The proposed creation of a special religious boundary in Westhampton Beach Village has prompted several weeks of controversy, and last week Mayor Conrad Teller was unable to even place the issue on the village trustees’ agenda for a vote.
Mayor Teller’s failed motion to add the measure to the agenda came after a request from Westhampton Beach attorney Richard Haefeli, who has been representing the Hampton Synagogue before the Village Board. It came as a surprise to many of those in attendance at the Thursday evening meeting, including three Village Board members who voted against the motion, considering an announcement had previously been made by village officials that a public information session would be held on May 28.The boundary, which is called an eruv, allows Orthodox Jews to push and carry objects on the Sabbath and would be denoted by u-shaped PVC piping affixed to LIPA and Verizon poles.
The mayor did have support from Deputy Mayor Jim Kametler, who seconded the motion, but ultimately it failed 3-2, with Trustees Hank Tucker, Joan Levan and Toni-Jo Birk voting no.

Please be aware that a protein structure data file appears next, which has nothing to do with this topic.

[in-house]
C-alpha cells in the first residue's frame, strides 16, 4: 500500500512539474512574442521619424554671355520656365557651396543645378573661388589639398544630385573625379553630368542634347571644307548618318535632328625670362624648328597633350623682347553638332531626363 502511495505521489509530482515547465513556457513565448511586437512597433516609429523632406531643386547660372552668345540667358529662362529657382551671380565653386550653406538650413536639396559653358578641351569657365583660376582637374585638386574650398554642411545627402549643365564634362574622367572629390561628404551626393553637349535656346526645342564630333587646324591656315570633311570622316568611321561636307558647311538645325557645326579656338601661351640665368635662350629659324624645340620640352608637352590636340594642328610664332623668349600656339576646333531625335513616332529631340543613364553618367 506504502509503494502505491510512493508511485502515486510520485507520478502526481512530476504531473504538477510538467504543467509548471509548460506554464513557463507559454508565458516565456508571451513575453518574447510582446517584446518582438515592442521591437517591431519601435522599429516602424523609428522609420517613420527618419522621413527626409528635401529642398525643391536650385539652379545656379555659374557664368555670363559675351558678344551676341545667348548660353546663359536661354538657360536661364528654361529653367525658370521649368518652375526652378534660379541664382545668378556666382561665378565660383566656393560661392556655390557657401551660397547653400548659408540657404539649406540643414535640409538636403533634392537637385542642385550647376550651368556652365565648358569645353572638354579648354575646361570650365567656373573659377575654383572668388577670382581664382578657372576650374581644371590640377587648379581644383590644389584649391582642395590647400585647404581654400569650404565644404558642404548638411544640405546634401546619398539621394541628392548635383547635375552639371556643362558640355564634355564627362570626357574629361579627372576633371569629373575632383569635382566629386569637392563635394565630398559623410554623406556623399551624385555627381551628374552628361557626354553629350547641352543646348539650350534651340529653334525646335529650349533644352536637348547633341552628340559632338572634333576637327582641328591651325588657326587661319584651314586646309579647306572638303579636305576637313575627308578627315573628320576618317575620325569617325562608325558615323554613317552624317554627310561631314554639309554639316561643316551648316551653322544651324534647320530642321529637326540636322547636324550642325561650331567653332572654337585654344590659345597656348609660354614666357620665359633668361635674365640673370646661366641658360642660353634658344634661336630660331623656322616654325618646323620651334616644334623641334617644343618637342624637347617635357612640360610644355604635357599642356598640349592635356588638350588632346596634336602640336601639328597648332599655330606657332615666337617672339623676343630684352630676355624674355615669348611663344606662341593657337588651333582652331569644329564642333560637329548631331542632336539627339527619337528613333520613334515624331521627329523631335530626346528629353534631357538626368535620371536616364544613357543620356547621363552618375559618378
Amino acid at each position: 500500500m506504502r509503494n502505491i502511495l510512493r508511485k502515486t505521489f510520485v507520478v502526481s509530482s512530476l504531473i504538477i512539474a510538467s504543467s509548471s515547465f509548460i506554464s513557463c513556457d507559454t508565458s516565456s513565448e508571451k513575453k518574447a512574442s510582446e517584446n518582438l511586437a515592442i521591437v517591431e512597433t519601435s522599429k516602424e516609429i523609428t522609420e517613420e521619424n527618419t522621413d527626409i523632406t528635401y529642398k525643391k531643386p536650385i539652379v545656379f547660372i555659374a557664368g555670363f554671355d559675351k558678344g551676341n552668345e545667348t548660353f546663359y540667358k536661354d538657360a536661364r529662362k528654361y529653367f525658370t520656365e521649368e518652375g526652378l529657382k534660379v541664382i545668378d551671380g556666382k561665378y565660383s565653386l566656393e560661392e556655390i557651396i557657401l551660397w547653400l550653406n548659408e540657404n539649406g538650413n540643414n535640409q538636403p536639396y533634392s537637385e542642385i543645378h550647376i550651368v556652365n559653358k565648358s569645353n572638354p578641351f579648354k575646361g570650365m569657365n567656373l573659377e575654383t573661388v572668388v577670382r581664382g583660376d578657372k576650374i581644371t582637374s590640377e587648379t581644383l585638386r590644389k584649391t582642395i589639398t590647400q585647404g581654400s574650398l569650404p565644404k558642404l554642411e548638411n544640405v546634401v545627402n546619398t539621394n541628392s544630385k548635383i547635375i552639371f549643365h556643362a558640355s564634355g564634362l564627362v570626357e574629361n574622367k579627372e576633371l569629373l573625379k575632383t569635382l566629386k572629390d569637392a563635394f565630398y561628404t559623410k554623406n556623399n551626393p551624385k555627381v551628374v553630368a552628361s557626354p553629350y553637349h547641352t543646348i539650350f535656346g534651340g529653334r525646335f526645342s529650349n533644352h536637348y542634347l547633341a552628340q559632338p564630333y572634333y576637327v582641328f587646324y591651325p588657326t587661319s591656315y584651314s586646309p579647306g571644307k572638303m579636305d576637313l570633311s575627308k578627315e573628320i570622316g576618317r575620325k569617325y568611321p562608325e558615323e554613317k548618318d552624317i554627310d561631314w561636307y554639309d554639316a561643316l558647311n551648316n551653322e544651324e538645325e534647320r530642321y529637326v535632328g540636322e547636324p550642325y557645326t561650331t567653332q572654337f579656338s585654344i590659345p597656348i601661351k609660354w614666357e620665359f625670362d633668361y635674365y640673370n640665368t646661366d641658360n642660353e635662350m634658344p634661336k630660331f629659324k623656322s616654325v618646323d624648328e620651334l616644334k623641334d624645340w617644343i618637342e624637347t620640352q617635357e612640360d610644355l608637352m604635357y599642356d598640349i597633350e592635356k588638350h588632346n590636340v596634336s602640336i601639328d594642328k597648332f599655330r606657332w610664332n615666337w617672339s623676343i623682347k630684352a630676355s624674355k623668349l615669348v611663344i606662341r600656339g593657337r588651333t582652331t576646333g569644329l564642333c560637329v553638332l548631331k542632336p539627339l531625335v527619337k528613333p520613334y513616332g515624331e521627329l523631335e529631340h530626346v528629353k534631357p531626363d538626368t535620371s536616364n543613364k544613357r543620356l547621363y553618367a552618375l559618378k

The eruv is proposed to be placed within a 1-square-mile area in the village, from Montauk Highway in Westhampton Beach south to Sunswick Lane, to Griffing Avenue and Seafield Lane on its eastern border and Potunk Lane and Oak Street as the western boundary. Mr. Tucker said that he did not want to hold a vote on the eruv yet because there were people at Thursday night’s meeting who were just learning about it for the first time.
Dean Speir, a former chairman of the village zoning board of appeals, said that he felt that Mayor Teller has allowed the issue to become much more divisive than it needed to be.
A number of other Westhampton Beach residents also spoke out about the eruv besides those pushing for it to be passed last night.
Bob Sprotte, a Dune Road resident, said that he would like the vote on the eruv to be extended past the upcoming June election.
Meanwhile, Reverend Joseph Mirro from the Church of the Immaculate Conception, a Roman Catholic Church on Main Street in Quiogue, spoke in favor of the eruv.
“I’m not afraid of the synagogue, I’m not afraid of the eruv, and I’m not afraid that this community will become like Cedarhurst or Lawrence,” Rev. Mirro said in response to residents’ suggestions that the eruv will change the character of the village to be like that of those two villages, which have a high population of Orthodox Jewish people, in Nassau County. He did not specify how Westhampton Beach’s character might change.
He championed the idea that intolerance can only be conquered by tolerance.
“I think we fear intolerance, and it is our fear that may lead us to be intolerant,” Rev. Mirro said.